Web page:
This is the eighth and final entry in a series of blog posts to help you decipher each program track at ONA15. You can sort our schedule by your own favorite track by clicking on any of the gray boxes on the main session page. You can also check out my previous posts on our tracks for Mobile Tools + Design, Audience Engagement + Impact, Developer Tools + Tech, Audio, Photo + Video, Revenue + Ethics, Teaching + Training and Professional Development.
There are so many great sessions at ONA15, it can be difficult to decide which to attend!We’re particularly excited to preview our Newsgathering Tools + Techniques track, generously sponsored by the Robert R. McCormick Foundation.
And don’t forget, for every track we’ll be hosting Table Talks, an open forum for discussing solutions to a variety of challenges in your area of interest or expertise. This is one of our biggest tracks, so take a deep breath and we’ll dive in!
We’re already gearing up for the presidential race, and the many gubernatorial, state house and municipal elections that coincide with it. In Presidential Race ’16: Riding the Digital Campaign Bus, Mashable’s Juana Summers and CNN’s Maeve Reston team up to discuss the wild race for the Iron Throne of American politics, and break down who is scoring serious digital points with the public.
There’s probably no issue that will affect politics more than the Supreme Courts Citizens United v. FEC decision, and 2016 will likely be the first election where we witness the full impact of Super PACs. We’ll get two different takes on how to track down dark money at ONA15. First up is Data for Tracking Money in the 2016 Elections, where Mother Jones’ Russ Choma and The Washington Post’s Anu Narayanswamy will review ideas for sifting through data that can’t be automated. Later, the Center for Responsive Politic’s Robert Maguire and the Center for Public Integrity’s Rachel Baye will talk about crafting data sets into a narrative of campaign funding in Constructing a Dark Money Narrative for 2016.
We’ll also take a look at innovative coverage from city to state to the national level with local news outlets in 2016 Election Coverage, from Mayors to Governors to Presidents. The Charlotte Observer’s April Bethea, KPCC Meghan McCarty and the Des Moines Register’s Amalie Nash will highlight innovative election coverage projects they’ve taken on, and how they plan to apply lessons learned for future coverage.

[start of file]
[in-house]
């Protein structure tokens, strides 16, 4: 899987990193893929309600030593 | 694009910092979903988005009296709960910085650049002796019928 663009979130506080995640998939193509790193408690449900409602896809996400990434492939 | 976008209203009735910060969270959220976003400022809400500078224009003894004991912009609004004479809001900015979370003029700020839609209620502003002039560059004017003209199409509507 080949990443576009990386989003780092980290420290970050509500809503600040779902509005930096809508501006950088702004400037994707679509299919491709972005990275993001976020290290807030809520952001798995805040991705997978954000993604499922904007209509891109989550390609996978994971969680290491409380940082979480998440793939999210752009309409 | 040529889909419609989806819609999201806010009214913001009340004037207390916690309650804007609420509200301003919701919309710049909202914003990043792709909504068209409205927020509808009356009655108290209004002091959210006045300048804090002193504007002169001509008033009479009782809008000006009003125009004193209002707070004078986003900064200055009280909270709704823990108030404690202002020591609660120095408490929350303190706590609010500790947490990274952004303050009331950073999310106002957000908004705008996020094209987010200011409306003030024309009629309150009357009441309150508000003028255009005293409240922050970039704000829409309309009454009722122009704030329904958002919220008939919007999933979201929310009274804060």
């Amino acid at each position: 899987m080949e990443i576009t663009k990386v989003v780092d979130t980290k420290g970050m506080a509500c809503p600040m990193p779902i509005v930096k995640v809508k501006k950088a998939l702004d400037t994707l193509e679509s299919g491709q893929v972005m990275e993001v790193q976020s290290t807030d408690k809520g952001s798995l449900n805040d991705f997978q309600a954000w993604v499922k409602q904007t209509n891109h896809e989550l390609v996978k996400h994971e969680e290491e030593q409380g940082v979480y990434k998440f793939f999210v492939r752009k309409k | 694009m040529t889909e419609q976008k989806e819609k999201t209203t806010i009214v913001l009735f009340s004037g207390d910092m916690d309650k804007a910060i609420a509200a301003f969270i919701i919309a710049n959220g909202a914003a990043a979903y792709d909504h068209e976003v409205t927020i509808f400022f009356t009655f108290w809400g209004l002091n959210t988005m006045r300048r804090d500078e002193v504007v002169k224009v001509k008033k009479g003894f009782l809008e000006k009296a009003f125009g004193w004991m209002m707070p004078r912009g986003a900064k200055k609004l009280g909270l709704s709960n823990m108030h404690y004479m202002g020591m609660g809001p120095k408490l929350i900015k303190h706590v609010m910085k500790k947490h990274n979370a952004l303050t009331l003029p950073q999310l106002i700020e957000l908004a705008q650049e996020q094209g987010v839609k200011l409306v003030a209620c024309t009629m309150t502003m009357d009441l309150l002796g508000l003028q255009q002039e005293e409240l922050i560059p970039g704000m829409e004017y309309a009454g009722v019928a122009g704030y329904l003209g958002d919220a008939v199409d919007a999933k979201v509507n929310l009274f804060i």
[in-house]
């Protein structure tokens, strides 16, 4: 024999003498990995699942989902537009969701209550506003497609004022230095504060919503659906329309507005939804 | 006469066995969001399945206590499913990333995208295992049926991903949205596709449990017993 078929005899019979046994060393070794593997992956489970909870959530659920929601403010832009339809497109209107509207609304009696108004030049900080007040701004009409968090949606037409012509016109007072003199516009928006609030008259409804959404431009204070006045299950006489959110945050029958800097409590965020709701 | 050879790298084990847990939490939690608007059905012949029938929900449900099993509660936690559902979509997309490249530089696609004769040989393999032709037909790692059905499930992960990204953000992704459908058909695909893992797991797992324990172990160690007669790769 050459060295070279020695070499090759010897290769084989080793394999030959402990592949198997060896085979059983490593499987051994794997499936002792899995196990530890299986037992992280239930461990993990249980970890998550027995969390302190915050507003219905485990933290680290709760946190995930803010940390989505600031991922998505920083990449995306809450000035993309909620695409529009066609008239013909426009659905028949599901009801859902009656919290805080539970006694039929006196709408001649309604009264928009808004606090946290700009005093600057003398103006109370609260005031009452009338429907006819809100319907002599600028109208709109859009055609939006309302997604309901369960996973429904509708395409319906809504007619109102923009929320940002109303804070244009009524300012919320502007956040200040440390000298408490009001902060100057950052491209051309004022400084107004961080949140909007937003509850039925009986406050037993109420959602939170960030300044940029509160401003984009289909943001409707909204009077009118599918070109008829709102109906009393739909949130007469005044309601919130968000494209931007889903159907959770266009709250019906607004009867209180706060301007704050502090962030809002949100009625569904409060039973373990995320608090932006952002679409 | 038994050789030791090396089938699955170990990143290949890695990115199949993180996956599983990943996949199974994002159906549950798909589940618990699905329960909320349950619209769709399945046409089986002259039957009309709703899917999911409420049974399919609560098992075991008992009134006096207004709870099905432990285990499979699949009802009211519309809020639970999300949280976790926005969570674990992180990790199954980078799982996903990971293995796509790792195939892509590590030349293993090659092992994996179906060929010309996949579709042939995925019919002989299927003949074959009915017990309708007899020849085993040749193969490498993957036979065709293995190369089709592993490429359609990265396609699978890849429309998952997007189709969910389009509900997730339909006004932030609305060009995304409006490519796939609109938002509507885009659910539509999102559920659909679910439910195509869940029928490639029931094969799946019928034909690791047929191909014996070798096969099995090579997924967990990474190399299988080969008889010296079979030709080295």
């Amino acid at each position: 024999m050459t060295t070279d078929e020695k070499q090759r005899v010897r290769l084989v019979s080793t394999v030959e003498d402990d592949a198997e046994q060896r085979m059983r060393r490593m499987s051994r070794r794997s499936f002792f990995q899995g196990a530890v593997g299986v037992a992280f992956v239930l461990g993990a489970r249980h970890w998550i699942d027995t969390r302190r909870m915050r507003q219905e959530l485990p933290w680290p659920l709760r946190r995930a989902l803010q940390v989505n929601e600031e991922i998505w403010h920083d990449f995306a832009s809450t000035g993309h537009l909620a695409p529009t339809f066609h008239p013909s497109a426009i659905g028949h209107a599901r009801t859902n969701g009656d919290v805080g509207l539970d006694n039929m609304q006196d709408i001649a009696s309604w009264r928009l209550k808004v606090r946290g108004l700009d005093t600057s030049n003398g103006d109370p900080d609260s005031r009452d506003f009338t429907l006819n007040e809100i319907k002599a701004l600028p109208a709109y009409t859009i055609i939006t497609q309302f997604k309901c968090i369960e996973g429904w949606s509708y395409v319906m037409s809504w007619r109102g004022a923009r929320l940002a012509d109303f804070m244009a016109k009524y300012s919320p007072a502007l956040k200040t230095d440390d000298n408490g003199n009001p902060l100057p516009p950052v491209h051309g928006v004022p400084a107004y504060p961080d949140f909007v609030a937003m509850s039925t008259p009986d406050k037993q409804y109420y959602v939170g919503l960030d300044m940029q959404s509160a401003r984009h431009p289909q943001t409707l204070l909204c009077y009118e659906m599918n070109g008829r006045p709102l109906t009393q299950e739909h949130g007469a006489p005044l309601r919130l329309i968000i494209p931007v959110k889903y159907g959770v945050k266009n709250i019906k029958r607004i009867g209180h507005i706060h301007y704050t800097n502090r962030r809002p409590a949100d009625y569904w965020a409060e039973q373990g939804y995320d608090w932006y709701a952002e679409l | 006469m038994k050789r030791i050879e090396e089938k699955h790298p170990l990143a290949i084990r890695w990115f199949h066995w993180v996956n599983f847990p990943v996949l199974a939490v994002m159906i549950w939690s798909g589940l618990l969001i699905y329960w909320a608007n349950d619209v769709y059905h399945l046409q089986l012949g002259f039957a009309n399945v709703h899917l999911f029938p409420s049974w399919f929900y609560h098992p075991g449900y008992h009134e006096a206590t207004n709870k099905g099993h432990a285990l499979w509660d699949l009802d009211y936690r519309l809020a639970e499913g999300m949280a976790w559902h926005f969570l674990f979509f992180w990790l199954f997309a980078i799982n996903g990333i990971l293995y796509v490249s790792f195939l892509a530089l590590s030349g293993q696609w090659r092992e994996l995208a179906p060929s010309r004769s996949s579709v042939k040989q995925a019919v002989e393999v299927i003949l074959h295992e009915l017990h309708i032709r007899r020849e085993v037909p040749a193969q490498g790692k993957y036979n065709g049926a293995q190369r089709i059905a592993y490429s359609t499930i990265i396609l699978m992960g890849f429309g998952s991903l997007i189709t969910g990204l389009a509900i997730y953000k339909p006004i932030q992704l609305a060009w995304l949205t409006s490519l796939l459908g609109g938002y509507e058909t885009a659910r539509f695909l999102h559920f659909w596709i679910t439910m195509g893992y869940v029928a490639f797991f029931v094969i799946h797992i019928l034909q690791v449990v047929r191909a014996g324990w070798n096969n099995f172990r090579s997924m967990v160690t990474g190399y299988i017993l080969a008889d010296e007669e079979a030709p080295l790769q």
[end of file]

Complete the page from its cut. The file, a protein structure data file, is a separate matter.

We’ll examine useful tools in Journalism Fact-Checking 101 for the 2016 Elections, with a panel including FactCheck.org’s D’Angelo Gore, Voice of San Diego’s Lisa Halverstadt, Politifact’s Linda Qiu and the American Press Institute’s Jane Elizabeth.
And finally, we’ll look at simple tools for engaging voters in You and What Developer Army? Local Election Coverage Without a Large Data Team with FiscalNote’s Adam Nekola.
Privacy, security and the dark corners of the web
Privacy and security seem to forever expand as critical topics for journalists to understand — especially us digital folks. We’ll have some privacy real talk in Don’t Be the Leak: Protecting Our Sources and Ourselves, a conversation with Boing Boing author and activist Cory Doctorow and the Founder of the Wickr Foundation, Nico Sell.
Does security talk make your head spin? Don’t worry, we’ve got a crash course in how the Internet works in Privacy and Email and Servers, Oh My! An Under-the-Hood Look at the Internet, with Breaking News’ Andy Boyle.
And finally, what if you wanted to tactfully gain some perspective from those who want to remain private on the web? In Plunging Into the Dark Net, we’ll hear from Alex Winter, producer and director of the documentary film “Deep Web,” along with Andy Greenberg from Wired and moderator Sarah Jeong of Motherboard.
ONA finally gets some culture
For the first time, at least in recent memory, we’re offering two terrific arts and culture sessions. First, we’ll look at how music journalism has evolved as artists and labels increasingly market directly to fans in Music Journalism and the Beat of Disruption. Presenters include freelancer Rebecca Haithcoat, the Los Angeles Times’ Mikael Wood and The Hundreds’ Senay Kenfe.